Hiring tool
There’s no doubt about it: Recruitment and hiring are taking more time, resources, and energy these days. But there is help—OpenTable has partnered with Indeed and Culinary Agents to create a hiring guide packed with tips and tools to help find the talent you need.

Image depicts a restaurant worker wearing a brown apron using a tablet.

Data and reporting tools
Sure, gut feelings will always play a role when it comes to business decisions. But data and metrics are important, too. OpenTable allows a restaurant to review and compare important stats, including seated guest activity, spend, and diner reviews.

These reporting tools offer a revealing look at anonymous data points and trends across nearly 50,000 restaurants around the world. The restaurants’ key metrics can also be compared to others in the area.

When it comes to data, it’s important to remember the common data security threats restaurants face and how to deal with them.

Employee training software
Training new people can be both labor-intensive and time-consuming. When it’s time for employee promotions or people taking on new roles, there’s more teaching to do. That’s why online learning options and training software can be a big help. These tools also ensure consistency in training. Unlike human beings, computer software never skips a step or forgets to mention details.

Menu engineering
How a menu is organized can have a surprisingly large impact on revenue. The right menu engineering can increase your profits by up to 15%, according to a report by Menu Cover Depot. Consider using a menu engineering worksheet to get the most out of the menu.

Robots and AI
The recent labor shortage has led many restaurant owners to think outside of the box. In some situations, robots have filled in for missing employees, rounding out lean teams in both front and back of the house. Today’s robots can fry chips, take orders, and run food.

In most cases, robots help take some tasks off a server’s plate. Robots can’t replace people in a people-focused business like hospitality, but they can sometimes fill in the gaps. As the cost of this technology goes down, it may represent a significant cost saving for restaurants that use it.

Communicate with guests

Being in touch with guests builds trust and loyalty. There are many ways to keep them informed without relying on employees to send texts and make phone calls.

Direct messaging
Sometimes guests have questions about their reservation before their visit or maybe you want to get in touch with them. They may want to know if you can accommodate a particular diet or help them mark a special occasion. Manage these communications and more right in OpenTable with Direct Messaging. Ping guests after their meal if they left a scarf behind or provide some follow-up information about the wine they enjoyed.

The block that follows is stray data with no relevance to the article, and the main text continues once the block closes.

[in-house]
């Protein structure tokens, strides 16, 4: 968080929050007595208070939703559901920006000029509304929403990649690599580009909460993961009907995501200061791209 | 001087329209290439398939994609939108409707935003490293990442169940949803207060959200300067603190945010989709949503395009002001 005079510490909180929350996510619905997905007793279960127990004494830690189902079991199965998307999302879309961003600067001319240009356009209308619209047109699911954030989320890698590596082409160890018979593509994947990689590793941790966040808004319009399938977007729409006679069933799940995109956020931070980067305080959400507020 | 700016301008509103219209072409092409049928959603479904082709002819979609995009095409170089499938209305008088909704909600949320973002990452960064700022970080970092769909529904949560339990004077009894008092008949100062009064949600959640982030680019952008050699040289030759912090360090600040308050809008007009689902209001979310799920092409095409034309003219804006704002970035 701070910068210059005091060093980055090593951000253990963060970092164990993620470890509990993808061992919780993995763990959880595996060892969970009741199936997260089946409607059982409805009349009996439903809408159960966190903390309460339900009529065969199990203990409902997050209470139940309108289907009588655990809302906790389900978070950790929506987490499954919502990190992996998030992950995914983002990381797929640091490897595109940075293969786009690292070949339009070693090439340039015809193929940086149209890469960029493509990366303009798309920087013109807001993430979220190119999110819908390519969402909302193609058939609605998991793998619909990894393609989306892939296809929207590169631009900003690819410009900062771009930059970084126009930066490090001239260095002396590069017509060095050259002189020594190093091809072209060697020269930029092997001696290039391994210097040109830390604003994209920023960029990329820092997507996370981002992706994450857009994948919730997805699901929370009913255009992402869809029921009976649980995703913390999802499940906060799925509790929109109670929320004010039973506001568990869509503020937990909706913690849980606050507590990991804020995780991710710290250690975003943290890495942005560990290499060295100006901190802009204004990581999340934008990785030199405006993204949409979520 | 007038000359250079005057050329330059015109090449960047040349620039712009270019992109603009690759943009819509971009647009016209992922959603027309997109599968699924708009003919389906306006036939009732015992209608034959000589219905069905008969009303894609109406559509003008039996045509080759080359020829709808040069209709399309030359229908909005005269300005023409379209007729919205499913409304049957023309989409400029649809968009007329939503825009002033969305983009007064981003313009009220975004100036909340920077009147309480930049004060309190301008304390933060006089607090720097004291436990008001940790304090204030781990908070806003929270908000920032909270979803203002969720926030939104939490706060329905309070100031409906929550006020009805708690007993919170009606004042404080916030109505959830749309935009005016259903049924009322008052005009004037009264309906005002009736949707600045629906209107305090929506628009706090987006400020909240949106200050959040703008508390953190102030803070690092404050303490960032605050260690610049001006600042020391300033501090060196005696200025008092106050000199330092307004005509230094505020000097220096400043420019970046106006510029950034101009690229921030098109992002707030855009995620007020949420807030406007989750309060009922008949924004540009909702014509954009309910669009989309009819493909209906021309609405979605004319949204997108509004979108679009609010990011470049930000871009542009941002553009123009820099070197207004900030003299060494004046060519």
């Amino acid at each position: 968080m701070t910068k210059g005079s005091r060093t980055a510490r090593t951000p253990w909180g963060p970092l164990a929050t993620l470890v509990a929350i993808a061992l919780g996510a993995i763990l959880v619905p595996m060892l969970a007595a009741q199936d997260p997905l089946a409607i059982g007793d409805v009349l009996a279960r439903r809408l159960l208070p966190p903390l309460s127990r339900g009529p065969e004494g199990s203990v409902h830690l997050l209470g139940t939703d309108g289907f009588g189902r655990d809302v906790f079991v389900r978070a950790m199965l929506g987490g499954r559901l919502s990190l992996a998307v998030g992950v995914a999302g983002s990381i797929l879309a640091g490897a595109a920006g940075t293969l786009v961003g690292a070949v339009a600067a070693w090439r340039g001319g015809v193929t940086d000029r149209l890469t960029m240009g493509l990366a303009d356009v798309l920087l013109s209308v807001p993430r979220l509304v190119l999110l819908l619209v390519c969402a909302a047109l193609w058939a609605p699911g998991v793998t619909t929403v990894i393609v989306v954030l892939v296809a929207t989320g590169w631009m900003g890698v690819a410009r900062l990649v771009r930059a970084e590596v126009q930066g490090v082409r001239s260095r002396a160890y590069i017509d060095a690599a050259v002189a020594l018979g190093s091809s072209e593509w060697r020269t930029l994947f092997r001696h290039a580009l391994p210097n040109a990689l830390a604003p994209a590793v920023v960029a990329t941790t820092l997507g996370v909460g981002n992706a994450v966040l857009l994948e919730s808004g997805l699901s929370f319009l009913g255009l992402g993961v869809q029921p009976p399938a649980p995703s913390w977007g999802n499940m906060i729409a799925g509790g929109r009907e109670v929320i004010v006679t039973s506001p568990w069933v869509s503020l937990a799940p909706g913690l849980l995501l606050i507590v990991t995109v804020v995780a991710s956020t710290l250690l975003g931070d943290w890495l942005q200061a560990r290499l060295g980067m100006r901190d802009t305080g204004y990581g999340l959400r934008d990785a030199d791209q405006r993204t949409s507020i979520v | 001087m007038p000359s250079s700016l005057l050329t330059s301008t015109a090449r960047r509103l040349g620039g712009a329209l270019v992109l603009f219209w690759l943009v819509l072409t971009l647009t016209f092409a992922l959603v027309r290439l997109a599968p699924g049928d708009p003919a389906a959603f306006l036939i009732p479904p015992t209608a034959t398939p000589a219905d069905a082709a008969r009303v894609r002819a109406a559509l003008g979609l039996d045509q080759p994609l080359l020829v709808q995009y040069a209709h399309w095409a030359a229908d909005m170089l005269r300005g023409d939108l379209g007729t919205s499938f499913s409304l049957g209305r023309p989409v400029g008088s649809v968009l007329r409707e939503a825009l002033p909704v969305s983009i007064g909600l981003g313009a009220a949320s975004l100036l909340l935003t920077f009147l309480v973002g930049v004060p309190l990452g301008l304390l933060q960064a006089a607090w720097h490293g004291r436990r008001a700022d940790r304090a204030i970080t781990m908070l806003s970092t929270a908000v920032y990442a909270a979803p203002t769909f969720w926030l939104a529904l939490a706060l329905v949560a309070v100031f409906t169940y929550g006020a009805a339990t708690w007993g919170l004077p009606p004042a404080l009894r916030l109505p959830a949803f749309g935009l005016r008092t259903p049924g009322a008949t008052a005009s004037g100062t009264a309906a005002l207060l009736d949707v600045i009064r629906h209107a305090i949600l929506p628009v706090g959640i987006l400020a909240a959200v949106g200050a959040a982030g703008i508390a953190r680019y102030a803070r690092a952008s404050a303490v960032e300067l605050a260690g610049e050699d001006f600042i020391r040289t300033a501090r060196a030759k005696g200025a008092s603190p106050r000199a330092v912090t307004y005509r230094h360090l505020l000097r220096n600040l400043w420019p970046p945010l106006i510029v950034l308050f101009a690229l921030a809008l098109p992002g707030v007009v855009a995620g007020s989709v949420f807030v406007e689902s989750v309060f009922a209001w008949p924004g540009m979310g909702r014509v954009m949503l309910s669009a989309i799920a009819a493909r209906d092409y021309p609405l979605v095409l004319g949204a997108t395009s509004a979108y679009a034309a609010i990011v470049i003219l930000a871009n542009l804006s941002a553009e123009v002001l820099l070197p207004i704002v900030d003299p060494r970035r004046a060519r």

Image depicts a person at a restaurant using their phone. They are wearing a red shirt and a smartwatch and are smiling down at their food and their phone.

Digital marketing tools
For restaurants to stay top-of-mind for people, they need to have a presence in all the places they spend time online. That means ensuring the website is up to date and attending regularly to online business profiles, including your OpenTable profile. Social media is an important way to engage guests and promote a restaurant.

Connecting with guests via their inbox is another way to develop an ongoing relationship with them. These notes can be personalized based on what you’ve learned from their visits. For example, remind them to make reservations for upcoming birthdays and anniversaries or alert them to a special event that aligns with their interests. The details from guest profiles make it easy to tailor these messages so they are relevant—never spam.

Reputation management
For better or worse, online reviews matter. That’s why it’s important to use a reputation management tool to stay on top of guest feedback. Discover reviews from OpenTable, Facebook, and Google all in one place and respond to them.

Some guests will return to a restaurant and write a more positive review after hearing from an owner or manager directly. You can also clearly see what the team is doing right. Positive reinforcement can make your employees even better at their jobs. It may also illustrate some areas where improvement is needed.

Changes in technology move fast, so it’s essential to stay up to date on trends. Getting the right tools in place can make a big difference in the success of a restaurant. Not every restaurant will want or need to implement every tool on this list, but it’s good to know what’s out there. Though new tools can be intimidating at first, many owners find that once they start using them, they wonder how they ever lived without them.